Three Imaginary Girls

Seattle's Indie-Pop Press – Music Reviews, Film Reviews, and Big Fun

(Three Imaginary Girls is excited to present a very special GET TOGETHER to have a sneak listen to the brand new NOT YET RELEASED album from the New Pornographers on Friday, April 23 at Neptune Coffee (at 8415 Greenwood Ave N.) from 6p-7:30p. The evening is free.)

The New Pornographers is some velvet gang of not-so-secretly important semi-popular artists, with the elevated sense of giving listeners the most bang for a buck. On new album Together celebrated cult singers and songwriters A.C. Newman and Dan Bejar and Neko Case have listened to all those great records by girl groups, soul bands, Go-Betweens and Triffids and Chills LPs, Dusty Springfield and Teardrop Explodes and ABBA seven inches, that you’ve been meaning to. And they crumble up the ingredients into a happy hash pipe and lights the celebratory safety match, turning the bangs on your forehead crisply burnt.

But the New Pornographers is rarely merely record collector rock. They have something to say about love and faith in your friends. In the most straight-ahead indie statement here, they sing, “What’s love? What turns up in the dark.” No beautiful loser beatification, no melancholic narcissism, it’s all utterly alluring major chords and urgent hope and sharing is the only caring. (Thanks, Ms. Case.)

Though this overplus of value also means more great lyrics than most other bands ever dream of writing, it’s the trading-off performances that pull you in on the first strings-chugging notes of opener “The Moves.” And never let up till (of course) “We End Up Together.” “You’ve got those old eternity blues,” Neko Case sings invincibly on the whistle-sweetened, cello-y Electric Light Orchestra “classical rock”-massaged and bridge-driven “The Crash Years,” the super hot second track and first single from. You’re going to get sick of playing that song. Over and over. Or maybe not.

Madding crowds, ruins, and a Smiths-style “Panic” (“Honey-pie you’re not safe here”), dimly lit wicks of faith in frozen frames when “what you want is an accident.” “The traffic was slow for the crash years,” Case alluringly tears apart her song’s martyr and tosses him into a screaming daymare of slow motion catastrophe. It makes you want to hang the DJ.

But no. Collisions and miracles and emotional mash ups and mad crushes all strike up throughout. But it’s more than fucking. It’s all about healing, touching ravaged flesh after the damage, too. Case’s gorgeous Kali voice fires Together, and A.C. Newman and Dan Bejar give her plenty of souls to dance on. “The splash and jangle of the secret signs” in “My Shepherd” address her “Lord and Shepherd” but is no simple gospel message when French lessons are involved, and the fate of those in rock and roll, and foxes tamed by the Little Prince. (Fire-eyed, “careful kid no one gets hurt. You made me this way.”)

Together is unashamedly nostalgic in sound (all those 70s and 80s dollar vinyls that you get from Value Village can now be replaced with one shiny five inch disc!) and “yet in the future perfect waiting.” Third song “Your Hands Together” comes on like the bong resin-smeared tight jean anthem Wet Hot American Summer needed for its training montage, the kind of progressive rock-empowered pumper kids prowled High School dances for to find the boy or girl who might “blow in their ear.” Dual make and female vocals rave on the power chord bursts and flow into the Cheap Trick, Blondie-era buzz and tribal beat leading it out, and “you’re all mine.”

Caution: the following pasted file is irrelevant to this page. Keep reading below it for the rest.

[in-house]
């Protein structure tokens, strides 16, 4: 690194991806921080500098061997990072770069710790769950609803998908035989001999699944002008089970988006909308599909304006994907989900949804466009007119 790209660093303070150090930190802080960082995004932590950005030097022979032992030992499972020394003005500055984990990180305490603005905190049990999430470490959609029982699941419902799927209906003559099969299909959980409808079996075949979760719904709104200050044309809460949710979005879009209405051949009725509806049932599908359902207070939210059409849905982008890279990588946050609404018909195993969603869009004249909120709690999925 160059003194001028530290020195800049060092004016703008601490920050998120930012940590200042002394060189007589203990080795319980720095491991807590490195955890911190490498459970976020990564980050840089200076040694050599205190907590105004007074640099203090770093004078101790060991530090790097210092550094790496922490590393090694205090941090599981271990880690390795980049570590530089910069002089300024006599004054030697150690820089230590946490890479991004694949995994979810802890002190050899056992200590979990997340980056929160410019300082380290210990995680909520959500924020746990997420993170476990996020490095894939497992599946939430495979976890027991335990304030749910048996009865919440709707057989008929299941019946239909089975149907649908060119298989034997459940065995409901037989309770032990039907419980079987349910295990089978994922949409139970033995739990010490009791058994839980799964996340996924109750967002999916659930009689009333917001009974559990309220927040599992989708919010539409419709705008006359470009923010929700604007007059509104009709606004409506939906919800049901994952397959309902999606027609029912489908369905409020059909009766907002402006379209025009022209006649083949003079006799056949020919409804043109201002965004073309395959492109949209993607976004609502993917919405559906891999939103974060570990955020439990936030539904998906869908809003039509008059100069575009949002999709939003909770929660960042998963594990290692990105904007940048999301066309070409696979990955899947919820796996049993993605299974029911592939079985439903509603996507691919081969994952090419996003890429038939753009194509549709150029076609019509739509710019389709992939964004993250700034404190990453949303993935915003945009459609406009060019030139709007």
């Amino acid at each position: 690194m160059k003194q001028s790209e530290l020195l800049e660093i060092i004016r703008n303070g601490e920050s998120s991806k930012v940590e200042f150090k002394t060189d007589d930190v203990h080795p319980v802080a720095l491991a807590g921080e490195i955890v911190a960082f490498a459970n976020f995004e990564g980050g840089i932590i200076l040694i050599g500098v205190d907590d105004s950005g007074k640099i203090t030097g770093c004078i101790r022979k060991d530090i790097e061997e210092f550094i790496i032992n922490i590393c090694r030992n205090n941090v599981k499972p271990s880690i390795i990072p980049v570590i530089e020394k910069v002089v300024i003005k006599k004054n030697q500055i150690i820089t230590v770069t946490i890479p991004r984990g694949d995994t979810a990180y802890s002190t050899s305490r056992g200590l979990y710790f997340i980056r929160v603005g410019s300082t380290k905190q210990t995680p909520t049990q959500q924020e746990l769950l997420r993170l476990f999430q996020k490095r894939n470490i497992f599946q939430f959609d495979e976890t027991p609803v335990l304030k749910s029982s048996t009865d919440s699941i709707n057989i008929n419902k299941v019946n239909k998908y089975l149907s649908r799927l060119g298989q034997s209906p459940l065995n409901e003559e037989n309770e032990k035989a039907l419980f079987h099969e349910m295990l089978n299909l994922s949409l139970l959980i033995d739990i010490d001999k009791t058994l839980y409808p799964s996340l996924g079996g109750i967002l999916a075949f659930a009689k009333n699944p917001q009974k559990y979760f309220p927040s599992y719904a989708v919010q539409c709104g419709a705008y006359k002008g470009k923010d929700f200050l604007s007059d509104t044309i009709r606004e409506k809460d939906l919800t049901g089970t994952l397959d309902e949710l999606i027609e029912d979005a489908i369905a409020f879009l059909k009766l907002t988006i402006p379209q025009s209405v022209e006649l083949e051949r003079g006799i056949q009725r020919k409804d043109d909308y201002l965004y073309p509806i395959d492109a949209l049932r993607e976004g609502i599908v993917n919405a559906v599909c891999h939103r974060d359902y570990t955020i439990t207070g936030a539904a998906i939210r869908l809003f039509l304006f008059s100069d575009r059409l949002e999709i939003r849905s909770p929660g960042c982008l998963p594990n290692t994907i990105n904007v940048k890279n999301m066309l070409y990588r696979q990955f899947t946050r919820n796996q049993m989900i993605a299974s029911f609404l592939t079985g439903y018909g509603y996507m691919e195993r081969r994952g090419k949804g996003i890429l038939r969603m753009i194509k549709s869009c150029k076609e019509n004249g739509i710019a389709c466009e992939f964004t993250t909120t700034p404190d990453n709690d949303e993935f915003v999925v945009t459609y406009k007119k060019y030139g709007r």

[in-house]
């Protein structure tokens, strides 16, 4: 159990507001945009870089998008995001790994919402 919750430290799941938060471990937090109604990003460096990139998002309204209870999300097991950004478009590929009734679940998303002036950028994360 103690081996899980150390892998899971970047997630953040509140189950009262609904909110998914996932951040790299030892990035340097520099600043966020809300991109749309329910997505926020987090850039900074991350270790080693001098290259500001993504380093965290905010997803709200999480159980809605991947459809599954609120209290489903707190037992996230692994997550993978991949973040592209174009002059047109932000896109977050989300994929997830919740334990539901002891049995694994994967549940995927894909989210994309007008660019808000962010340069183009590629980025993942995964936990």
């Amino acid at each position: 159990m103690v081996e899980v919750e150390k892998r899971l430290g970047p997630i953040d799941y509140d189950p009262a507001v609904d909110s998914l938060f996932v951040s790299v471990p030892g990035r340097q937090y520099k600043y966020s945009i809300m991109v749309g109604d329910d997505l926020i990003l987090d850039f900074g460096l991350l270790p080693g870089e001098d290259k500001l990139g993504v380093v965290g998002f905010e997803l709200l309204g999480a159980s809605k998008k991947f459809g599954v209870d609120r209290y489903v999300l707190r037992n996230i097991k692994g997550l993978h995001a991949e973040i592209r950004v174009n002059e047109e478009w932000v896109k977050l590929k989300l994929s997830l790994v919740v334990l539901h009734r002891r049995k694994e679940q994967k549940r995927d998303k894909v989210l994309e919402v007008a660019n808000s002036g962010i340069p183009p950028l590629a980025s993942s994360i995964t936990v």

Then whoah! Suddenly it’s crisp mid-tempo Saturday afternoon Brit-rock, Kinks-y and a little VU, on “Silver Jenny Dollar” and it’s imminent sun-stroked pile of chorus, “It’s true, I love ya.” Could have been on Loaded if that band wasn’t driven by more dark forces. And Bejar brings the psychodrama on “Vakyrie And The Roller Disco” after the scraping of some kind of strings and tappings of others (“Bounce off the walls, Valentine, come on be the one, do your worst”) before the sizzling soul-pop takes over again (this is really an album of startling moves) and everything goes calliope once more. Clove butts floating in wine and glitter-pools in cold bathrooms of dorm rooms of lovers who really love you. There are some shrewd lines, but not a single caustic image here. The New Pornographers really adore the characters they sing about, even if they’re out of time, or falling down, scattering in from some post-hippie pub rock opera or posh lounge of regret.

Supposedly, in the “How” section of the one sheet that comes with the pre-release, this album has “the true story of a woman that returned to her husband decades after he disfigured her with acid.” Produced by the New Pornographers and Phil Palazzolo make all the awesome power pop playing out of Kathryn Calder (vocals, keyboard, piano), John Collins (bass, acoustic guitar, keyboards), Kurt Dahle (drums, percussion, vocals), Todd Fancey (guitar), Blaine Thurier (keyboards), and and many guests, most notable great work from the Dap-Kings on the Lewis Furey-meets-D. Springfield “Daughters of Sorrow” (cascading, swooning, starlight-mooning zenith of album). Together about as far from insular, cold, anemic indie pop that you get. You can almost hear Ted Leo crying that he wasn’t able to at least contribute a ska-punk stuttering guitar solo. And Freddie Mercury smiling in heaven at the sound of “Mama mama!” in the cello-swirling chorus of closing anthem “We End Up Together.”

This is an essential 2010 purchase.